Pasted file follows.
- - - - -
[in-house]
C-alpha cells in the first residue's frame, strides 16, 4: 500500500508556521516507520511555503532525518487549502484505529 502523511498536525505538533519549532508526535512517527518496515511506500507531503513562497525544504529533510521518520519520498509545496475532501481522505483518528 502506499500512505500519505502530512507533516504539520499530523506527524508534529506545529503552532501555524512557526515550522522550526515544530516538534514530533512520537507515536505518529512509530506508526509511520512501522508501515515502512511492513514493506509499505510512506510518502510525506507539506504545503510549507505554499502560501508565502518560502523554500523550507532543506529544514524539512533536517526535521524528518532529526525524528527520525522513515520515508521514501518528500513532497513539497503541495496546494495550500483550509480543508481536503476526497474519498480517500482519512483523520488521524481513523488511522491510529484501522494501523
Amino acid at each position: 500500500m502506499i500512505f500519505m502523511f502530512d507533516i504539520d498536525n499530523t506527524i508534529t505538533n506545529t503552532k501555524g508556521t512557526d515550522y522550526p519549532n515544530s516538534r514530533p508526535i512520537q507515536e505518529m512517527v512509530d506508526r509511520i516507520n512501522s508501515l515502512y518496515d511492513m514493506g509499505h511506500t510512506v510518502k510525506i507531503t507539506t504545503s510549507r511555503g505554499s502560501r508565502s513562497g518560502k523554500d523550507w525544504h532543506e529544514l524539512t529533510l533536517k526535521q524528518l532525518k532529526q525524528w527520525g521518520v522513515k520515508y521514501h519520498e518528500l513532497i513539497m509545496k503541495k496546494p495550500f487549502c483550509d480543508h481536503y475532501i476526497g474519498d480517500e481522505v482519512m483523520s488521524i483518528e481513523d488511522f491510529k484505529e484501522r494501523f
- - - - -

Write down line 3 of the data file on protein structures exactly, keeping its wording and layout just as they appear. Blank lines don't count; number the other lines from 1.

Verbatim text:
Amino acid at each position: 500500500m502506499i500512505f500519505m502523511f502530512d507533516i504539520d498536525n499530523t506527524i508534529t505538533n506545529t503552532k501555524g508556521t512557526d515550522y522550526p519549532n515544530s516538534r514530533p508526535i512520537q507515536e505518529m512517527v512509530d506508526r509511520i516507520n512501522s508501515l515502512y518496515d511492513m514493506g509499505h511506500t510512506v510518502k510525506i507531503t507539506t504545503s510549507r511555503g505554499s502560501r508565502s513562497g518560502k523554500d523550507w525544504h532543506e529544514l524539512t529533510l533536517k526535521q524528518l532525518k532529526q525524528w527520525g521518520v522513515k520515508y521514501h519520498e518528500l513532497i513539497m509545496k503541495k496546494p495550500f487549502c483550509d480543508h481536503y475532501i476526497g474519498d480517500e481522505v482519512m483523520s488521524i483518528e481513523d488511522f491510529k484505529e484501522r494501523f